The world’s demand for natural gas is set to decline slightly in 2022. as a result of higher prices and market disruptions caused by war in Ukraine, according to the International Energy Agency’s latest quarterly update.
The expected small contraction in global gas demand compares with the IEA’s earlier forecast of one per cent growth in the previous quarterly update published in January. The downward revision to the forecast amounts to 50 billion cubic meters, the equivalent of about half of last year’s US liquefied natural gas exports. Global natural gas consumption grew by 4.5 per cent in 2021.
War in Ukraine has added further pressure and uncertainty to an already tight natural gas market, especially in Europe. While there are no legal restrictions on importing Russian natural gas to the European Union at this point, the war has pushed EU governments to seek to reduce their dependence on Russian fossil fuel imports as quickly as possible. The IEA published a 10-Point Plan on 3 March outlining a suite of measures to reduce the volume of Russian gas imports into Europe by over a third within a year while remaining consistent with the EU’s climate ambitions.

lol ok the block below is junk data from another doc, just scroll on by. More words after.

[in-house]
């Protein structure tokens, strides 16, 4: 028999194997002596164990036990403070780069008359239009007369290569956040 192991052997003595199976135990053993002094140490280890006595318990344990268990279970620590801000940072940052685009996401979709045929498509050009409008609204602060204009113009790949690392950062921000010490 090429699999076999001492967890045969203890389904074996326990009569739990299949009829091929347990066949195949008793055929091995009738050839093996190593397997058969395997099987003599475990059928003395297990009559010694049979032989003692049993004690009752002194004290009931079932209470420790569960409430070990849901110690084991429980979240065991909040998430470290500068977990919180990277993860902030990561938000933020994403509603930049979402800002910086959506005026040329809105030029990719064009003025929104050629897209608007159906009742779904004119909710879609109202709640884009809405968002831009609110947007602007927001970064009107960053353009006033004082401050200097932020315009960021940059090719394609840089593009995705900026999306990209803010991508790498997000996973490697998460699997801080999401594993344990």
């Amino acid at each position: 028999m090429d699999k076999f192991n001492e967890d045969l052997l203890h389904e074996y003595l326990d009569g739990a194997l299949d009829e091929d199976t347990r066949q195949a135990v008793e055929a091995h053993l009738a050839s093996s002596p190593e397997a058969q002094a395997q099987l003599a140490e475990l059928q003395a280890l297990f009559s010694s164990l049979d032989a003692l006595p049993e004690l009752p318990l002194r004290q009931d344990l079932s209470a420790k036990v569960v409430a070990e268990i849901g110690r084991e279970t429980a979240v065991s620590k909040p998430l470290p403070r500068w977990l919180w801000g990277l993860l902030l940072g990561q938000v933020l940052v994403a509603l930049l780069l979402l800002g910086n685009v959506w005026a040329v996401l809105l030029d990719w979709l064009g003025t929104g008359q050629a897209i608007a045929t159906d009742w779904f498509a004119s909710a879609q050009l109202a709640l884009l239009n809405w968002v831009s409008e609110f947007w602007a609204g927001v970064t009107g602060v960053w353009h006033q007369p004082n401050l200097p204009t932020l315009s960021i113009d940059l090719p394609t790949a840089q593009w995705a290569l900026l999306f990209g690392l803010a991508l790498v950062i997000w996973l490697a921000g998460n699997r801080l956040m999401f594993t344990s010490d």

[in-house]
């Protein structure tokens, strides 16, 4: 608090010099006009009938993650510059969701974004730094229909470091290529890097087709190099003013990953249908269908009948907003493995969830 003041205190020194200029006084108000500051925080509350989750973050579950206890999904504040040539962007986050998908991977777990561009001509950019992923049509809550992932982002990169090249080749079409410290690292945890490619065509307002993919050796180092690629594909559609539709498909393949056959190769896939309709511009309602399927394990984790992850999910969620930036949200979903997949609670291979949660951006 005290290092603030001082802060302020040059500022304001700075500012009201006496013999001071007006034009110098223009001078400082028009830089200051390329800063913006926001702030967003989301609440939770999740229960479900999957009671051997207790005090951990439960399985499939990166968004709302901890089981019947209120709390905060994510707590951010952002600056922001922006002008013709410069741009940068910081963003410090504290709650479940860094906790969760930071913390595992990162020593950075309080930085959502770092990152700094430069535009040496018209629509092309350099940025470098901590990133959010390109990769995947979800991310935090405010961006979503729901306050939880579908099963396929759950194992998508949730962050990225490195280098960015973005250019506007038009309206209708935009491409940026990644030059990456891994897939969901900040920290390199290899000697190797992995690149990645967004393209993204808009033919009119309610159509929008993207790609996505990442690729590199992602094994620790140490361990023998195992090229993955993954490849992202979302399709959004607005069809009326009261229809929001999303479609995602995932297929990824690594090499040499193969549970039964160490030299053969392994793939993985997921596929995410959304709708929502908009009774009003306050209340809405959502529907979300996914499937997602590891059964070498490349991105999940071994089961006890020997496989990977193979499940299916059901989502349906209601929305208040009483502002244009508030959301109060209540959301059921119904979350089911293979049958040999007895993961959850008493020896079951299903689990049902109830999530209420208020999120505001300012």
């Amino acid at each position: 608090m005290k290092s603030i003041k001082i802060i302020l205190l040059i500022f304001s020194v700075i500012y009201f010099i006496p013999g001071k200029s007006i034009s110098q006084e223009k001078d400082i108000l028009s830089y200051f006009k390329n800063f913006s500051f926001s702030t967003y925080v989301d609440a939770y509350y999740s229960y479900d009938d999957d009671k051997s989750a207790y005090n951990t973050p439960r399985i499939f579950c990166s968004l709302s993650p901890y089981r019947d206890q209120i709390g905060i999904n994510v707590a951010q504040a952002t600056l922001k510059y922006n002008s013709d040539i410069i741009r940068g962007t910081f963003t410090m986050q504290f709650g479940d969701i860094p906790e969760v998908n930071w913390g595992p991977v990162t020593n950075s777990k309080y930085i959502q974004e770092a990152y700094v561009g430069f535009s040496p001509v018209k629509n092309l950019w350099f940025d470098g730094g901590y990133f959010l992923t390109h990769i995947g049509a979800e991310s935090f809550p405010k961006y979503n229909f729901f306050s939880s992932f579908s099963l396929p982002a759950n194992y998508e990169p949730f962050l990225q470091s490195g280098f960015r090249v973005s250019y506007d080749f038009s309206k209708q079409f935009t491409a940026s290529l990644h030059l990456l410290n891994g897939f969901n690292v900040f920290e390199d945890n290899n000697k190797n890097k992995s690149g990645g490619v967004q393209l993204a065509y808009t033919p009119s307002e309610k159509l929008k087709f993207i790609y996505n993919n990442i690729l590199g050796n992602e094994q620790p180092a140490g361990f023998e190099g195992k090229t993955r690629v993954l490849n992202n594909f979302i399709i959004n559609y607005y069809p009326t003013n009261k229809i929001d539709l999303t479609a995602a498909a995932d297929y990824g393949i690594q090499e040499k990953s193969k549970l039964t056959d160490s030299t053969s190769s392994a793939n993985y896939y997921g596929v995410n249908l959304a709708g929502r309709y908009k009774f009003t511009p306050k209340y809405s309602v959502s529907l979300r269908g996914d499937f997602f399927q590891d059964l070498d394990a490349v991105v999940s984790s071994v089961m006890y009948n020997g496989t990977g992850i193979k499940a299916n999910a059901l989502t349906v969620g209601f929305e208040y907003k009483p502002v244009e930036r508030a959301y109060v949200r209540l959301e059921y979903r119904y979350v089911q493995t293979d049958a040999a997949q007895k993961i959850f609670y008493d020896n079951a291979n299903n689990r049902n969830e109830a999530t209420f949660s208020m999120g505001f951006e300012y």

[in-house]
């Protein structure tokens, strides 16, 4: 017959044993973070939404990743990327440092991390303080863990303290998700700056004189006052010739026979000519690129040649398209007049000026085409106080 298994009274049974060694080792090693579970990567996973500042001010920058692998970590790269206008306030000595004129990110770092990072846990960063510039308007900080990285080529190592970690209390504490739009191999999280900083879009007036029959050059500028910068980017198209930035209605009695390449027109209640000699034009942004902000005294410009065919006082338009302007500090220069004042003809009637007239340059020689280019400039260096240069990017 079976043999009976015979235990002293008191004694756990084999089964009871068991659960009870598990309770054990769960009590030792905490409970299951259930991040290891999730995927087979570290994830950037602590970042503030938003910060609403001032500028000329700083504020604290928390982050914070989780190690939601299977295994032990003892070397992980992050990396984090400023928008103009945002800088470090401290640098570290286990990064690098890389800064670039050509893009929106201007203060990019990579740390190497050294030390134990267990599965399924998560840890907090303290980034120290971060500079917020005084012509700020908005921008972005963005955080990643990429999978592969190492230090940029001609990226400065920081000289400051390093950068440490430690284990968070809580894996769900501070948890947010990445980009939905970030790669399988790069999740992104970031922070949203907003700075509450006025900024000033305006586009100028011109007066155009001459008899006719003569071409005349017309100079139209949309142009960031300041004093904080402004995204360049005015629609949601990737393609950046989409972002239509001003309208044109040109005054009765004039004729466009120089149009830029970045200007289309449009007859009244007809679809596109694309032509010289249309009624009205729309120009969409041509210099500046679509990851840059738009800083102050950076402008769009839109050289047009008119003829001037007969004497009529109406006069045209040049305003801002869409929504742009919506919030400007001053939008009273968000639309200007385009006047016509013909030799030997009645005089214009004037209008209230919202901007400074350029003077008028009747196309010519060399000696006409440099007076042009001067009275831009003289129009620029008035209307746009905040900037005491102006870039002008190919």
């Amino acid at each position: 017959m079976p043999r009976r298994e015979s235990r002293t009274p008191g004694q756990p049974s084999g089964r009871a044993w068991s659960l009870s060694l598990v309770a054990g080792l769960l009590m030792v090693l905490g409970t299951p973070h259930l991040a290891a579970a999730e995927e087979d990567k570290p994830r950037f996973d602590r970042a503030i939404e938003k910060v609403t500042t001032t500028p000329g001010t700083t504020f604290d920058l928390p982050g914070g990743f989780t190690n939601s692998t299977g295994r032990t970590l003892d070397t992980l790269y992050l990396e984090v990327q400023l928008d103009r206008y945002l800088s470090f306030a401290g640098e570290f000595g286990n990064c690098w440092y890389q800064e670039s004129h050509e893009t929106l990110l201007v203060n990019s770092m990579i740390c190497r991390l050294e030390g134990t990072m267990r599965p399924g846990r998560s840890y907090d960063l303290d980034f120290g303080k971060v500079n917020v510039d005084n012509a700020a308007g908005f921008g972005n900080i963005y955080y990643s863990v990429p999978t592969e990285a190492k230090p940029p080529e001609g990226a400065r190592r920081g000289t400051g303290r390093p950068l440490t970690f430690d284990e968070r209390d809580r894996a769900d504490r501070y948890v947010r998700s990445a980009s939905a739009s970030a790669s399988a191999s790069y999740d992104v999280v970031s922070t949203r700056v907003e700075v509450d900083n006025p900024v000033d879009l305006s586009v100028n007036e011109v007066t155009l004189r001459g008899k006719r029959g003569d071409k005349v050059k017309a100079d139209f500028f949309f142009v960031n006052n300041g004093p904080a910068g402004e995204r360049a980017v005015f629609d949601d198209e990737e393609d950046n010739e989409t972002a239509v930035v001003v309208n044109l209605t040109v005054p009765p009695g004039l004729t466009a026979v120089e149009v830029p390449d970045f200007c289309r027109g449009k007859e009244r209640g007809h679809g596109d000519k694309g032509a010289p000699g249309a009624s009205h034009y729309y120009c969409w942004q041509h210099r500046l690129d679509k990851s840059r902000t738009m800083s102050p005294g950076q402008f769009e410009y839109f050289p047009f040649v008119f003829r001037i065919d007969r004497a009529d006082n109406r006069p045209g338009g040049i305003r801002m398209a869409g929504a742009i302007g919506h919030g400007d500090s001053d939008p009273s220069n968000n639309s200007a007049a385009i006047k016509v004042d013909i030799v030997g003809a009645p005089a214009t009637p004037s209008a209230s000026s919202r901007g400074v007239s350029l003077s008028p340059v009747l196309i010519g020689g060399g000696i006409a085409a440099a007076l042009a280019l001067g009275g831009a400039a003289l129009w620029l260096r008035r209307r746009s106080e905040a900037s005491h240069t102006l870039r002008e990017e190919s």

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Spot gas prices have soared to record highs as Europe’s push for more diversified natural gas supply has intensified demand for liquefied natural gas (LNG) cargoes, with some being diverted away from Asia. Average spot LNG prices in Asia during the 2021-22 heating season were more than four times their five-year average. In Europe, spot LNG prices were five times their five-year average, in spite of a mild winter.
The prices were also boosted by Russia’s moves, even before war in Ukraine, to drastically reduce short-term gas sales to Europe, which had left European storage levels 17 per cent below their five-year average at the start of the European heating season.